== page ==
We are interested in how people understand speech in challenging situations, where the speech signals are degraded. The signal degradation may come from the environment, such as being at a noisy cocktail party or being in a large cathedral. Or the degradation may be an intrinsic part of the listener, for example people who need a hearing aid or cochlear implant. This problem is related to how people localize sound sources. We perform psychoacoustical tests on humans with normal hearing, hearing impairments, or with cochlear implants and then try to understand the results with neural models. The majority of my work lately is concerned with people with cochlear implants, specifically those with two (bilateral) implants. Bilateral cochlear-implant users typically struggle to localize sounds and understand speech in noise. The signal presented with a cochlear implant is highly degraded with respect to spectral content and there are a myriad of challenges when trying to understand what information is truly presented to an implant user. The signal in one ear is likely to be very different from the other ear. Yet, bilateral implant users often learn to integrate this contradictory information somehow.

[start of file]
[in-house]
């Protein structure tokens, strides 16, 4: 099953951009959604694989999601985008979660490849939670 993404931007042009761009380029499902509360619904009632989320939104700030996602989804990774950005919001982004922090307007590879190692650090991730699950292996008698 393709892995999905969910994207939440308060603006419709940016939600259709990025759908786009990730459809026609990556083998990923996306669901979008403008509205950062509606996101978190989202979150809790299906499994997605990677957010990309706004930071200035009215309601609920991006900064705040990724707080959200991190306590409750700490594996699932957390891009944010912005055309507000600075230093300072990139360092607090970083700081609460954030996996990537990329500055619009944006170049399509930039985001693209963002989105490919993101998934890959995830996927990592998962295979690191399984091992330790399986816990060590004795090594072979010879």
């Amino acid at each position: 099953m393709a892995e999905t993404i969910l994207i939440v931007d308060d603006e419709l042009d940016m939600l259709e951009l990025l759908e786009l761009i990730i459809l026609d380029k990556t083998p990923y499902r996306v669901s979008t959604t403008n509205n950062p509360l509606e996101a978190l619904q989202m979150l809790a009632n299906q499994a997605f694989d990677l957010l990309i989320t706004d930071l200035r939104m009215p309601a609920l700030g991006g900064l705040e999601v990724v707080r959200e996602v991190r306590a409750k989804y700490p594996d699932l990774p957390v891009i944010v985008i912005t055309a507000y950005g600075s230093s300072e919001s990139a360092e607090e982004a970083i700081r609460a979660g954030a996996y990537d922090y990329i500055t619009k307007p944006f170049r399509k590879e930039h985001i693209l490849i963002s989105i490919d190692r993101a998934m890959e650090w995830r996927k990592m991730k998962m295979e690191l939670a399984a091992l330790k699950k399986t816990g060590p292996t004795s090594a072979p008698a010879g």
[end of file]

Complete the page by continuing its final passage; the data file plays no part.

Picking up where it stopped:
Matthew Goupell
Hearing and Speech Sciences, 0241 LeFrak Hall
goupell [at] umd.edu